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11 Feb, 2015 13:58

Tripping dinosaurs? Oldest-ever grass evolved along with fungus used in LSD

Tripping dinosaurs? Oldest-ever grass evolved along with fungus used in LSD

The discovery of a 100-million-year-old grass fossil preserved in amber also contains an ancient type of ergot – the parasite that is key to synthesizing the hallucinogenic drug LSD. This points to its presence in the earliest of food chains.

Image from flickr.com/Oregon State University

“This is an important discovery that helps us understand the timeline of grass development, which now forms the basis of the human food supply in such crops as corn, rice or wheat,” he continues. “But it also shows that this parasitic fungus may have been around almost as long as the grasses themselves, as both a toxin and natural hallucinogen.”

“There’s no doubt in my mind that it would have been eaten by sauropod dinosaurs, although we can’t know what exact effect it had on them.”

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The amber fossil is an important find indeed, for it points to how the earliest grass sample ever discovered evolved together with the fungus, making it into our food chain. Scientists with Oregon State University made the observation in their study of the specimen discovered in amber mines in Myanmar.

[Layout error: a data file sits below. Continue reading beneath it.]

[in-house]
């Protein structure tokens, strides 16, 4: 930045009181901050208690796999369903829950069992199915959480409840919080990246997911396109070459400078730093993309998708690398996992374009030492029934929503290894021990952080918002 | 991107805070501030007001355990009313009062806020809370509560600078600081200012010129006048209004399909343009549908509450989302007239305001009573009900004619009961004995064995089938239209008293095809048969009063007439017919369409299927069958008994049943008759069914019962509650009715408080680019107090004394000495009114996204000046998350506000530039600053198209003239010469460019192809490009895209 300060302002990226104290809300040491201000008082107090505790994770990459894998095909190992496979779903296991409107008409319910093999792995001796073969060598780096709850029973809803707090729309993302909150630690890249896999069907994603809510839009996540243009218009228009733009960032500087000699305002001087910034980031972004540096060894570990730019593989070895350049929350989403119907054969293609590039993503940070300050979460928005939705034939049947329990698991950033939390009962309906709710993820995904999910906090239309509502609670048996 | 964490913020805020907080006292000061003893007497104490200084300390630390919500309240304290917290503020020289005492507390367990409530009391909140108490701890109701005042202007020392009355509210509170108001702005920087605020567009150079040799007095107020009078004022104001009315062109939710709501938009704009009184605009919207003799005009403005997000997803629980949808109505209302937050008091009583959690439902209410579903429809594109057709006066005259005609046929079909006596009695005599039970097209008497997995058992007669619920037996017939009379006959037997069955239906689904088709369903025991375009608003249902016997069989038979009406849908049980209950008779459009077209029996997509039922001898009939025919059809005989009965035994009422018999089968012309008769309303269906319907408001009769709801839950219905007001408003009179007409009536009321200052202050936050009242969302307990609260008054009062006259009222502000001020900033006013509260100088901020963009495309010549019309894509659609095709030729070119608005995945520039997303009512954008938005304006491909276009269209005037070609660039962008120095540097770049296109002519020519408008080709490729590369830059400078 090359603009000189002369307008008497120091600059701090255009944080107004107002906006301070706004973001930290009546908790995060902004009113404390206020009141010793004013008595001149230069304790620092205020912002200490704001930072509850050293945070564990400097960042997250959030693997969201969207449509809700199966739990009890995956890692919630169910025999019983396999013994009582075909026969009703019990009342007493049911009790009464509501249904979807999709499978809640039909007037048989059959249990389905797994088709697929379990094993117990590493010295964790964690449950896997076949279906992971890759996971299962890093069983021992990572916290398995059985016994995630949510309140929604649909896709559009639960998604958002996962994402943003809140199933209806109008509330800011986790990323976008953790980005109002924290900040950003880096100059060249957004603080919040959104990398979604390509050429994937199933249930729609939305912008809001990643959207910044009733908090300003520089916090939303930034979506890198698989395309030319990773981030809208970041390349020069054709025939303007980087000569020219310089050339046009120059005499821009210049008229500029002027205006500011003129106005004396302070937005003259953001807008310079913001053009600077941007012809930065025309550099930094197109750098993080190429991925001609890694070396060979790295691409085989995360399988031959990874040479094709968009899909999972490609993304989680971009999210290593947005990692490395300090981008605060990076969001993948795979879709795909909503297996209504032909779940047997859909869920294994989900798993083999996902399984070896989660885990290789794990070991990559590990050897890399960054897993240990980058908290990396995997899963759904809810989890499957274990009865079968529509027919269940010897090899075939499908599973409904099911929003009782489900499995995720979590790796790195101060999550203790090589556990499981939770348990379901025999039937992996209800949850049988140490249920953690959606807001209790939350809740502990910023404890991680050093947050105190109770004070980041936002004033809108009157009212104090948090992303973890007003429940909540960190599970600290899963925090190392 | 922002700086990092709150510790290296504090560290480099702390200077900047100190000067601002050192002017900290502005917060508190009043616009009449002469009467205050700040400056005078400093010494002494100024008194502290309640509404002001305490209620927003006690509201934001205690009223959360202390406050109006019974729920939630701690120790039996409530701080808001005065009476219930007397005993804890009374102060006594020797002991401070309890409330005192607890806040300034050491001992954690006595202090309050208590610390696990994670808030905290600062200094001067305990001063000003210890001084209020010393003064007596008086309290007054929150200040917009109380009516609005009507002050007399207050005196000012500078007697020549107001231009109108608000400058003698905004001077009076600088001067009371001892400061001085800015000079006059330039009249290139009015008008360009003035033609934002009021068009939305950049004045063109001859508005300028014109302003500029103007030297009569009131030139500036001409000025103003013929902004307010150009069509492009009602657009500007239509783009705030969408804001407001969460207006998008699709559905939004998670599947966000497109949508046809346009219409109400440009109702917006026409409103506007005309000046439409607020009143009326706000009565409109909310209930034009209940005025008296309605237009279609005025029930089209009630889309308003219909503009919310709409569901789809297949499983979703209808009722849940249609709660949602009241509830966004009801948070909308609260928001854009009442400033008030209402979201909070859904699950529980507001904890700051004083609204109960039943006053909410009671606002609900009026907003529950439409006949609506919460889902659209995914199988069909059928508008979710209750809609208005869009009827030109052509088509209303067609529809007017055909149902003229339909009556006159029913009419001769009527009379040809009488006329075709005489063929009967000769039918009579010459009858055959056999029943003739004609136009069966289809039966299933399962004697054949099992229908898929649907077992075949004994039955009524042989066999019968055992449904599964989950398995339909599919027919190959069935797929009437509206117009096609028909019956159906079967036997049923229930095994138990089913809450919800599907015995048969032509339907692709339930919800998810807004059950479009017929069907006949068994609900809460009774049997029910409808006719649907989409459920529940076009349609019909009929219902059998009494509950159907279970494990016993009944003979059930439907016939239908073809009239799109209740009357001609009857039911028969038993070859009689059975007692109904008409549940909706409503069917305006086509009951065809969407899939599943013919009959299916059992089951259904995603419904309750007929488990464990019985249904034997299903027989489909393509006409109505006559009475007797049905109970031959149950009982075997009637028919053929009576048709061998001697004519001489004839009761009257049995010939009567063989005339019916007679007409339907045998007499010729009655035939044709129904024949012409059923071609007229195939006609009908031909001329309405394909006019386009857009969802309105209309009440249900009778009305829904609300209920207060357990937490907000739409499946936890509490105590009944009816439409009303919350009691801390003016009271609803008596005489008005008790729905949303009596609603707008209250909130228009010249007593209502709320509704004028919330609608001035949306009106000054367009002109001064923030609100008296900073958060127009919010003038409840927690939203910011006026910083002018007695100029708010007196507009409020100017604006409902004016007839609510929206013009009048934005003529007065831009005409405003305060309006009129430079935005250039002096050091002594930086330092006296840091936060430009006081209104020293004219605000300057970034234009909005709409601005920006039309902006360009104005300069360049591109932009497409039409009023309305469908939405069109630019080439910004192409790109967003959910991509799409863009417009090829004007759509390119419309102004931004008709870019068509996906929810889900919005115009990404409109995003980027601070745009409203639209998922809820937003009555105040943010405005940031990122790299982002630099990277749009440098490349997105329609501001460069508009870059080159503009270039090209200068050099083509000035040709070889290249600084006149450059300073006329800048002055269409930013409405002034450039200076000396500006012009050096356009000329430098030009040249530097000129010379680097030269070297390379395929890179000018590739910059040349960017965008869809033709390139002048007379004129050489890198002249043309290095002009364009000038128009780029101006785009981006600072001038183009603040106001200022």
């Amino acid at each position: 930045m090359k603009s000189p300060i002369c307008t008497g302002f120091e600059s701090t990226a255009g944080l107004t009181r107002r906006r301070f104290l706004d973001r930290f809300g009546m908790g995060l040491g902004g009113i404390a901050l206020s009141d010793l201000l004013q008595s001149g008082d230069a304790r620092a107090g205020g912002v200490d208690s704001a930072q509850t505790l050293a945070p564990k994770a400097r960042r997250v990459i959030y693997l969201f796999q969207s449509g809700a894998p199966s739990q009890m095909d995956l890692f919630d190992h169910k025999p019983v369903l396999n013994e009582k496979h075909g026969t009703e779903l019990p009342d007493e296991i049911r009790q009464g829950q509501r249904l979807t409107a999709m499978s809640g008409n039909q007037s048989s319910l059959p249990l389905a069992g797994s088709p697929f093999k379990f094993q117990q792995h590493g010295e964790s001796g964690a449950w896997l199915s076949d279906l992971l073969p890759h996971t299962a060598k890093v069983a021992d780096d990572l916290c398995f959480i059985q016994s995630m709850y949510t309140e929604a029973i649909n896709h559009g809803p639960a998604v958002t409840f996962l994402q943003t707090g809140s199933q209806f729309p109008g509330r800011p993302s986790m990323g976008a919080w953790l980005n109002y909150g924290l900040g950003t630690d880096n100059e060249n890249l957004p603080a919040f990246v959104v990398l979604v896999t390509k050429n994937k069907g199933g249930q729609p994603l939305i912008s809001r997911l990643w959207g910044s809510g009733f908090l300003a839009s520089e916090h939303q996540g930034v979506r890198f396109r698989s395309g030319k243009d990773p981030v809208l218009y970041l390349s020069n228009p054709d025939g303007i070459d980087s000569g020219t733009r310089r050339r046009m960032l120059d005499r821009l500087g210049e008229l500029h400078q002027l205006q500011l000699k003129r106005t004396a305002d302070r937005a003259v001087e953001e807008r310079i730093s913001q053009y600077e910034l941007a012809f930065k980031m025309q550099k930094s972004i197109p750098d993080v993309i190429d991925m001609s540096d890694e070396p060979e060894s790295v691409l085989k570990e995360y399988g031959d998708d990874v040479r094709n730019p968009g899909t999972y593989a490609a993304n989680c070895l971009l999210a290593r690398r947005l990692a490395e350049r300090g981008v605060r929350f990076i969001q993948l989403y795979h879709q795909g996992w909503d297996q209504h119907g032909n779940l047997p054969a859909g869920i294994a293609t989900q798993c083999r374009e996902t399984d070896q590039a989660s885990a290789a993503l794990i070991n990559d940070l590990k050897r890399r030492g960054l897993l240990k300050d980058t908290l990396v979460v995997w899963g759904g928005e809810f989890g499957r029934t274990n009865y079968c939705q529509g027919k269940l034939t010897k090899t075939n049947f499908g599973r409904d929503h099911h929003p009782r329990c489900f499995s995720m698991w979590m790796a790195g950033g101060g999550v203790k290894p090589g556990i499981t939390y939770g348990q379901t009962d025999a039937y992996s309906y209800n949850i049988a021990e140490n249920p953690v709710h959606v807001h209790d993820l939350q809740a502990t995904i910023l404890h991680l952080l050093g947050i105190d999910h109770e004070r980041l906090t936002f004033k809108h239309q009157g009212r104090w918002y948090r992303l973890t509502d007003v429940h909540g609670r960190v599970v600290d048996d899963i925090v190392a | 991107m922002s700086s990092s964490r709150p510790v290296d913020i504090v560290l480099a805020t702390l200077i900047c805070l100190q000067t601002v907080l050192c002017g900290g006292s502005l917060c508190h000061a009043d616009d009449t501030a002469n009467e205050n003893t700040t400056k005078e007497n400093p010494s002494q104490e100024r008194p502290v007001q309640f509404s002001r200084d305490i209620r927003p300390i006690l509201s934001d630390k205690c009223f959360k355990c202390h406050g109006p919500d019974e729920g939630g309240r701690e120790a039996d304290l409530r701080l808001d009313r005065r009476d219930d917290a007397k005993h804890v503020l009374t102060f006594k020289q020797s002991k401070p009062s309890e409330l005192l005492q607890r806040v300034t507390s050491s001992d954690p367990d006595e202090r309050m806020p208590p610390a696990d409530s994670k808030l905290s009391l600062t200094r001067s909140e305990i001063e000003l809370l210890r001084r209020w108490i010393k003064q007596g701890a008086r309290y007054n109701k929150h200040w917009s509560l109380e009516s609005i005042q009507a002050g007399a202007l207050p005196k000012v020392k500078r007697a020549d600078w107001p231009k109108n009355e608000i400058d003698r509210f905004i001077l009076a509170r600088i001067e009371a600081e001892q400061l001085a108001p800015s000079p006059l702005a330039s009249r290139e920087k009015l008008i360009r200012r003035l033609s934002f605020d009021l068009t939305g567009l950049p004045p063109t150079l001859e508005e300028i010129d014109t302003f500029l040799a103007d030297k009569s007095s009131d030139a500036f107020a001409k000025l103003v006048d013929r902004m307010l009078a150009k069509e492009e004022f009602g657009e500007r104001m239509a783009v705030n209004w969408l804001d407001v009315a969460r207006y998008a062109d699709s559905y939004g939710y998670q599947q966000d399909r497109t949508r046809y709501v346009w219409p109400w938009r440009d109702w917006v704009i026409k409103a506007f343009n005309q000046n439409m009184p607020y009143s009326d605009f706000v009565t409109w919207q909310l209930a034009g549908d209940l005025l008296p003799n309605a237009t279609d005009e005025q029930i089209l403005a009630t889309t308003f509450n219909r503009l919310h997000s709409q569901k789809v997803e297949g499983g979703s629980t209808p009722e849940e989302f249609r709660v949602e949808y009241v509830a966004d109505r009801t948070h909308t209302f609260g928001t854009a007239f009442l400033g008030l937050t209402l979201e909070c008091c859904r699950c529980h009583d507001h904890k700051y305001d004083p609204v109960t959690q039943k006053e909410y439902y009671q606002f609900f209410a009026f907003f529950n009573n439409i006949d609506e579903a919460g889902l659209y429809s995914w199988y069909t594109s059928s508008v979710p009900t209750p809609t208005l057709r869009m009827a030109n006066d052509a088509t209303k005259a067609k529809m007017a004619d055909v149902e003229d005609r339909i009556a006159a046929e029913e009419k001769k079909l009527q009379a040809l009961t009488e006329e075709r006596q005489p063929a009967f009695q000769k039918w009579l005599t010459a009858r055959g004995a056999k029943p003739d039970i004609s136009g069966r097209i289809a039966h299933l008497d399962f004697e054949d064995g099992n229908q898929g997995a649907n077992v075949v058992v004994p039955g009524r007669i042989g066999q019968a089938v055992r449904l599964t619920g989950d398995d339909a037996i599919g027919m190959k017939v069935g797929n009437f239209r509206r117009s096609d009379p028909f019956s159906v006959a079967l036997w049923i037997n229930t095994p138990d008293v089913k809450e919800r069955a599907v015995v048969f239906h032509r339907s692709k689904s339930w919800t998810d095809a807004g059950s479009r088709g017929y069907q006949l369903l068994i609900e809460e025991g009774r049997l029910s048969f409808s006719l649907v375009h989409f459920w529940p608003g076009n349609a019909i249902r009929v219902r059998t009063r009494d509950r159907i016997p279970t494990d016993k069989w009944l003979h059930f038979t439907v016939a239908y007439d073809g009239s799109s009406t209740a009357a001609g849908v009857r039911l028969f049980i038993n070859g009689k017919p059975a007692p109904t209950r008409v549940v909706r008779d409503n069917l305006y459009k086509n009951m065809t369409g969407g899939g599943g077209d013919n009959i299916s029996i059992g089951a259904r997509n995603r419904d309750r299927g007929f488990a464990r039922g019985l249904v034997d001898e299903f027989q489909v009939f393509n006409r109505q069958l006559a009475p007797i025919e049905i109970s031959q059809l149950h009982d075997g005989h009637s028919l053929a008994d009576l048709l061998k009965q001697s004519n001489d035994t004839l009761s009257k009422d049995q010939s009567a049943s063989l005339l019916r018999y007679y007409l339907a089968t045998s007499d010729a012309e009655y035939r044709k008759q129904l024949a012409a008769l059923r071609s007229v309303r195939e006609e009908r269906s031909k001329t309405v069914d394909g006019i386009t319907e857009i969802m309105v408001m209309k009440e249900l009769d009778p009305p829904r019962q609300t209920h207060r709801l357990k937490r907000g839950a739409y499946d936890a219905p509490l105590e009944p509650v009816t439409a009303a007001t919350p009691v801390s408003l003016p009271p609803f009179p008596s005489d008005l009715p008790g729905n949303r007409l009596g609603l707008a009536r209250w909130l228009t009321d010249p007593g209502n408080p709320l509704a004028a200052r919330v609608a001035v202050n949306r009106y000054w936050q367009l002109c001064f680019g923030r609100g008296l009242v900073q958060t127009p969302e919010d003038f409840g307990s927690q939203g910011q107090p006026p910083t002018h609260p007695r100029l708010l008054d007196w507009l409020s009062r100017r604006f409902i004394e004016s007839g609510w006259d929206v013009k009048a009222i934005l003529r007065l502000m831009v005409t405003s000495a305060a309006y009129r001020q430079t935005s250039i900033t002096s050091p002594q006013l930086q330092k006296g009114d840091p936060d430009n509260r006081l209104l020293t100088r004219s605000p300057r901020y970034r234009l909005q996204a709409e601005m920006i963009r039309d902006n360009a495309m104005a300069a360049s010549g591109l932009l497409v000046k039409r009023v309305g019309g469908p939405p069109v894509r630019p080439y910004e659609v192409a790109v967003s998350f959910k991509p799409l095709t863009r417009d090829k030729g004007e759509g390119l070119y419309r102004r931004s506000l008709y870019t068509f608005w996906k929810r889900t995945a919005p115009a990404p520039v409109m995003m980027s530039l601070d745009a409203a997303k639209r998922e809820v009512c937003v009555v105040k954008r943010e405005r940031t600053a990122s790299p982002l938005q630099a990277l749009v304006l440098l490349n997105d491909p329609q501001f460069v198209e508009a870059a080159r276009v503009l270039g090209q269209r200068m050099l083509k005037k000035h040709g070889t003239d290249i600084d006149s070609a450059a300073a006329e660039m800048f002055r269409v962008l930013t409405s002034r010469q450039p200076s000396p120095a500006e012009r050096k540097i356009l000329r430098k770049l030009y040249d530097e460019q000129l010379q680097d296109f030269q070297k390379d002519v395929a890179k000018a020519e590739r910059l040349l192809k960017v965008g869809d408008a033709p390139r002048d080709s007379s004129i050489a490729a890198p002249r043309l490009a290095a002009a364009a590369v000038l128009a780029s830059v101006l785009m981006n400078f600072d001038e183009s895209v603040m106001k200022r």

Amber is known to be incredibly adept at preserving fossils. It oozes out of trees, slowly solidifying and engulfing whatever is in its way, as it turns into a semi-precious material.

“It seems like ergot has been involved with animals and humans almost forever, and now we know that this fungus literally dates back to the earliest evolution of grasses,” expert on amber-based life-forms at OSU George Poinar Jr. says.

Of course, LSD only came later in history, but ergot’s properties have been known for millennia, making history as both medicine and toxin, having been the culprit in a few disease epidemics. Its hallucinogenic properties gained particular notoriety for the association with the Salem witch trials – although that particular connection is still disputed. The trials were a series of prosecutions in the late 1600s in colonial Massachusetts, brought on by psychological symptoms now associated with ergot poisoning and pointing, therefore, to sorcery of some kind.

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The fungus mainly grows on tainted rye.

Symptoms of mass hysteria would have appeared, naturally, when a large group of people would ingest bread made from the spoilt grain. Actual medical symptoms vary from irate behavior to sickness, pain, delirium and death, although the parasite was also used as medicine to help women in labor.

The form of the fungus found in the amber is not ergot per se, but a very similar form of parasite. It sits inside the amber, perfectly preserved atop the grass floret.

The fossil dates back to 97-110 million years, or the early Cretaceous – a period marked by the reign of dinosaurs, just when the earliest types of flowering plants had begun to appear, as well as small mammals.